- Giver-Taker. Tricked, again. This can work for awhile, until the Giver realizes that she is working with a Taker. Takers may even initiate giving first, with the intention that they will get something in return. At some point, Takers give themselves away by operating from an entitlement mindset (as in,” I did this for you, so now you owe me.”) The impact on the Giver is that this can turn them into a Protector.
- Protector-Taker or Protector-Giver or Protector-Protector. The drawbridge is up. I’ve combined these three pairings because the dynamic is the same. The Protector holds back from any meaningful interaction in order to remain safe.
- Taker-Taker. It’s just bizzz-ness. What can I say? This is purely transactional and both parties know and agree to it. They know what the game is. Photo by AndyRob
I discovered several years ago that I enjoy myself more and get better results when I’m a Giver. The time goes by quickly and I’m energized when I go home. I make new connections and in some cases, new friends.
However, as you can see from the pairings above, just because I’m playing the role of a Giver, doesn’t mean that I will meet Givers. It may take me a few tries to find “my tribe” of Givers.
Whether you are a natural Giver, a born-again Giver, or like me, one borne from years of living, here are tips for Givers:
- Don’t take unpleasant interactions personally. You can’t control how others behave but you can control how you respond to their behavior. For all you know, the person in front of you may have caught their spouse cheating last week, gotten laid off, and be taking care of a dying mother. Being a Taker or Protector sounds pretty good right now. Or it just may be the man or woman in front of you is a jerk. In either case, it’s nothing personal.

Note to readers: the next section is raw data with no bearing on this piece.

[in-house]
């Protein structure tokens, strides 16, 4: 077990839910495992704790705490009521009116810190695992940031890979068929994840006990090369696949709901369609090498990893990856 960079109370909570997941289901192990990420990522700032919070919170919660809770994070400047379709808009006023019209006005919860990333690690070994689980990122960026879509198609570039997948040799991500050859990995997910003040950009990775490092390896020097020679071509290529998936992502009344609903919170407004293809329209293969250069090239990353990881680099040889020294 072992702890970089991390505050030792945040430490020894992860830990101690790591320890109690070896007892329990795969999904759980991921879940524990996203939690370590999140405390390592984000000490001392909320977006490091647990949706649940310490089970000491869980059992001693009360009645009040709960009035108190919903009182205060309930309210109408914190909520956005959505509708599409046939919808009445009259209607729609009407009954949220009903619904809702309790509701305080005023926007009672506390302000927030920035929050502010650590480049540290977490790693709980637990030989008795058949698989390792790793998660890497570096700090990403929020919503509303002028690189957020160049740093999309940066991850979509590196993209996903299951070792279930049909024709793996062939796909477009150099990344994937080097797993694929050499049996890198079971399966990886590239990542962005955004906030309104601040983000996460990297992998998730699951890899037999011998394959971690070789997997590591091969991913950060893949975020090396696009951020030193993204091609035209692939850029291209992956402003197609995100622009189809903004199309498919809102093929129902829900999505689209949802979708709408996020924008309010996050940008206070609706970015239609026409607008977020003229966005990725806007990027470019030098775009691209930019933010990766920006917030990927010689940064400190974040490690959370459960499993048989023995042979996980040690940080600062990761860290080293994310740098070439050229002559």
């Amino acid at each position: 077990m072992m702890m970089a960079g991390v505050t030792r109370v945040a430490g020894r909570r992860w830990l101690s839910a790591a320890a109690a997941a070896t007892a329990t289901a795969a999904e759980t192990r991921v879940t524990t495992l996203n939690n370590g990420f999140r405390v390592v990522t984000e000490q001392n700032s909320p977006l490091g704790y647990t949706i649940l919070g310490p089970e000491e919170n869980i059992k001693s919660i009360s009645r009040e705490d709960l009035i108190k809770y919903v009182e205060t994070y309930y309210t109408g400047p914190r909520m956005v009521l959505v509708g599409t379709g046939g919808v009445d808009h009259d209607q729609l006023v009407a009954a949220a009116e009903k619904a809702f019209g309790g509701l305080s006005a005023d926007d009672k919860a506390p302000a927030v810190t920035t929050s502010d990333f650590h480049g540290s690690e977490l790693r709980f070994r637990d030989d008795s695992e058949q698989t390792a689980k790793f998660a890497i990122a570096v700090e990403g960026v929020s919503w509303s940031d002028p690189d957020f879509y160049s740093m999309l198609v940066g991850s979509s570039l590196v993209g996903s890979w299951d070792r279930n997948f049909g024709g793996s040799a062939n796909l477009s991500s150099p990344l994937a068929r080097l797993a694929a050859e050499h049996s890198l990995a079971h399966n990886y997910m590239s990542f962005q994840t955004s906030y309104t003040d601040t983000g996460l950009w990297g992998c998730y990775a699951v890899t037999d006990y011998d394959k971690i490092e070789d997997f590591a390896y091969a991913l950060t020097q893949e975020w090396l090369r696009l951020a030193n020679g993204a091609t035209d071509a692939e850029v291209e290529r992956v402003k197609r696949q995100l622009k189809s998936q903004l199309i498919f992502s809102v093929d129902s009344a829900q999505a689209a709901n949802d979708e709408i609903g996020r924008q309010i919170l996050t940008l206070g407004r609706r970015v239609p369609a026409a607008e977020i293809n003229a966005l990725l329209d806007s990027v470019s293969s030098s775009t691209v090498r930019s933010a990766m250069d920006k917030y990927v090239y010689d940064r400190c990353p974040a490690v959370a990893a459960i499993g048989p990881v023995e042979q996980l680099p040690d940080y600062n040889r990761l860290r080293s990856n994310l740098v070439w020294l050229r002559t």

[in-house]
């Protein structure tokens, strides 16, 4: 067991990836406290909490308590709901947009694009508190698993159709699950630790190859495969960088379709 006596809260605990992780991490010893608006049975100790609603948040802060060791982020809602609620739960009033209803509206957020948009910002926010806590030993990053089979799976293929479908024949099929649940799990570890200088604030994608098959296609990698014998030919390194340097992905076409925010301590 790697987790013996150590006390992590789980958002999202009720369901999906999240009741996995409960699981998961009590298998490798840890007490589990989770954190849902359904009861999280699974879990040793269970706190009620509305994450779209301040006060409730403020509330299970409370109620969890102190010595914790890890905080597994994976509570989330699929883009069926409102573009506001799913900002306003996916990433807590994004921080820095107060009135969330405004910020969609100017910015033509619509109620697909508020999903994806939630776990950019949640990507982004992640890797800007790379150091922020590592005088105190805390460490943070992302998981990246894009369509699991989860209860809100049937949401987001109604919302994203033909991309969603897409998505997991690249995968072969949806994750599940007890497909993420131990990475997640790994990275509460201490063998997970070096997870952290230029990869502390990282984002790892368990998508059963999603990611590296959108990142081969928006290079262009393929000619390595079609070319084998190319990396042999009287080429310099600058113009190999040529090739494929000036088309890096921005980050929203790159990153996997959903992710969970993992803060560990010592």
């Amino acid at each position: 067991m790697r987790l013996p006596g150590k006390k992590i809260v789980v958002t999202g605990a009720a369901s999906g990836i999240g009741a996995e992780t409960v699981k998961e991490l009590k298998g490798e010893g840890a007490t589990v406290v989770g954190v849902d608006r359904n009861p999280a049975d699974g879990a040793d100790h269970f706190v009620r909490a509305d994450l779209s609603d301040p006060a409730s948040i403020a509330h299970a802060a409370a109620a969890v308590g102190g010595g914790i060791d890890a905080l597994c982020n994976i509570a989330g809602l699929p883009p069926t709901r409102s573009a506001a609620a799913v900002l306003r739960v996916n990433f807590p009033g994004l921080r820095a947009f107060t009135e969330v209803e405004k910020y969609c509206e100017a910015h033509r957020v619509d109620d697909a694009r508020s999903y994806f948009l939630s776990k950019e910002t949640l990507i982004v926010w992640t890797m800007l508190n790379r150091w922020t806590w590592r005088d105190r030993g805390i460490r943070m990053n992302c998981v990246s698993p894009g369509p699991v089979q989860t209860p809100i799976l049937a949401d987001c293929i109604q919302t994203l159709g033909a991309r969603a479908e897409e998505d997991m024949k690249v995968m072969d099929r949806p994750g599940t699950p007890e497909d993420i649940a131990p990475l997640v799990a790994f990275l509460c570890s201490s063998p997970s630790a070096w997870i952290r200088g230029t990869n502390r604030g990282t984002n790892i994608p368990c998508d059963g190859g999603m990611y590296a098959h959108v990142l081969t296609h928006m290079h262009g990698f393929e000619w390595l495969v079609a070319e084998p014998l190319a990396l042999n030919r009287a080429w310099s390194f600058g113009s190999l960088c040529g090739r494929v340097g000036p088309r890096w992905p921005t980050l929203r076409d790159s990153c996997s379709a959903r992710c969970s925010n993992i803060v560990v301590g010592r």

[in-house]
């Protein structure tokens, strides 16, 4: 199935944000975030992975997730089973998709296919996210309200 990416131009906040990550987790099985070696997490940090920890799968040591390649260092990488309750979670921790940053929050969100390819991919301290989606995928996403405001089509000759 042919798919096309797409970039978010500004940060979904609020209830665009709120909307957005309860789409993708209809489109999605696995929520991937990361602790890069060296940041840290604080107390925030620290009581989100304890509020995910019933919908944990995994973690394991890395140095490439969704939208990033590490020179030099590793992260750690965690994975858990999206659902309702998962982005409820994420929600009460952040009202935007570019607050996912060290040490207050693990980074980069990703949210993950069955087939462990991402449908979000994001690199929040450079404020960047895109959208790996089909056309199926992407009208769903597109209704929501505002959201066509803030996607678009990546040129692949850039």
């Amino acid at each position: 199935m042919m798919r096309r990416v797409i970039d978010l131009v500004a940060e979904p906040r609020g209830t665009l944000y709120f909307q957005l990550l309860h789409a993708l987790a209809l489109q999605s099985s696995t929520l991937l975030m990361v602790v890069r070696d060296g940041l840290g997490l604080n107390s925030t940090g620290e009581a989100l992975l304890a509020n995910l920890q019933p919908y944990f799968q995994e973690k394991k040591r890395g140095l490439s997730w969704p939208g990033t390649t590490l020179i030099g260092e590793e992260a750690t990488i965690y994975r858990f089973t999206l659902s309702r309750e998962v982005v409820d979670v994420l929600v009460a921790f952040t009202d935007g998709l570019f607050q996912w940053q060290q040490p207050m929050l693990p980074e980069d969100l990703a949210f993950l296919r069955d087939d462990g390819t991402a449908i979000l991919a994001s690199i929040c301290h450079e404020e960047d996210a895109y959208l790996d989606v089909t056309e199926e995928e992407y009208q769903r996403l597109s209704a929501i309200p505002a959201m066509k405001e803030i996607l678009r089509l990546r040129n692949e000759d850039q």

- Know the signs of a Taker, so that you can steer clear when you need to. You will sense a “tit for tat” in the moment that something is given by the Taker. It may be very subtle but trust your own feelings. The giving will be less joyful and more purposeful on the part of the Taker. Often, Takers will have a laser-like focus as a way to make sure that they get what they want out of the interaction. They won’t waste time on people who they perceive can’t give them something of value. They seek out others based on status, title, position, experience level, or closeness to someone else with power. Photo by Redvers
- Know the signs of a Protector–wariness and holding back (not to be confused with introversion.) Even after you extend a giving hand and ask questions from genuine curiosity, Protectors won’t let down their guard. It’s worth a try working with Protectors to shift their idea of who you are and what your intentions might be. However, at some point, if you don’t sense a change, it’s best to move on.
Topics for further research (which may take the rest of my life to fully understand):
- What causes a Taker to become a Giver?
- What causes a Protector to become a Giver?
- How can we create more Givers in the world?
- How can you recognize Givers, Takers, and Protectors in the online world?
For now, let’s try this experiment: Independent of what role you naturally gravitate towards, the next time you find yourself in a conversation with a stranger, choose to be a Giver. Photo by Hamed Saber
Provide your results in a comment below.